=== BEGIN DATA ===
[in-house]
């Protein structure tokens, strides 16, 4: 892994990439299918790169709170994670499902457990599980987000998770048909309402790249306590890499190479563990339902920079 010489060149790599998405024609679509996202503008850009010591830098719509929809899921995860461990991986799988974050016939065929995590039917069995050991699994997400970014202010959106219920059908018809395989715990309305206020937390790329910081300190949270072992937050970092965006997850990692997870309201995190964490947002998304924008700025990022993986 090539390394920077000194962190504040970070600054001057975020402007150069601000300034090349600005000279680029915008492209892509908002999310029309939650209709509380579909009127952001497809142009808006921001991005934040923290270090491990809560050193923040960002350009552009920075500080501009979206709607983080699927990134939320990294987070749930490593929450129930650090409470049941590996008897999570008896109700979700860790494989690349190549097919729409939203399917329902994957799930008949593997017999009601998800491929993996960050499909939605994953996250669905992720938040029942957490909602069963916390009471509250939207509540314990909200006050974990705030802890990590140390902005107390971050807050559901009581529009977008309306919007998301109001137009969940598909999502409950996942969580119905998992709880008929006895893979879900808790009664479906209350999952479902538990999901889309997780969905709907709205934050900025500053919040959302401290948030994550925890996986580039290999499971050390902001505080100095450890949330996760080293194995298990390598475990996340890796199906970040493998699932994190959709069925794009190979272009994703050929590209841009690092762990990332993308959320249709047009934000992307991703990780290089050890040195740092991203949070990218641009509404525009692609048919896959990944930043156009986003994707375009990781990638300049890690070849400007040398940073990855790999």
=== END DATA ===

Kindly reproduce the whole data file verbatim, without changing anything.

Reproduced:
[in-house]
């Protein structure tokens, strides 16, 4: 892994990439299918790169709170994670499902457990599980987000998770048909309402790249306590890499190479563990339902920079 010489060149790599998405024609679509996202503008850009010591830098719509929809899921995860461990991986799988974050016939065929995590039917069995050991699994997400970014202010959106219920059908018809395989715990309305206020937390790329910081300190949270072992937050970092965006997850990692997870309201995190964490947002998304924008700025990022993986 090539390394920077000194962190504040970070600054001057975020402007150069601000300034090349600005000279680029915008492209892509908002999310029309939650209709509380579909009127952001497809142009808006921001991005934040923290270090491990809560050193923040960002350009552009920075500080501009979206709607983080699927990134939320990294987070749930490593929450129930650090409470049941590996008897999570008896109700979700860790494989690349190549097919729409939203399917329902994957799930008949593997017999009601998800491929993996960050499909939605994953996250669905992720938040029942957490909602069963916390009471509250939207509540314990909200006050974990705030802890990590140390902005107390971050807050559901009581529009977008309306919007998301109001137009969940598909999502409950996942969580119905998992709880008929006895893979879900808790009664479906209350999952479902538990999901889309997780969905709907709205934050900025500053919040959302401290948030994550925890996986580039290999499971050390902001505080100095450890949330996760080293194995298990390598475990996340890796199906970040493998699932994190959709069925794009190979272009994703050929590209841009690092762990990332993308959320249709047009934000992307991703990780290089050890040195740092991203949070990218641009509404525009692609048919896959990944930043156009986003994707375009990781990638300049890690070849400007040398940073990855790999």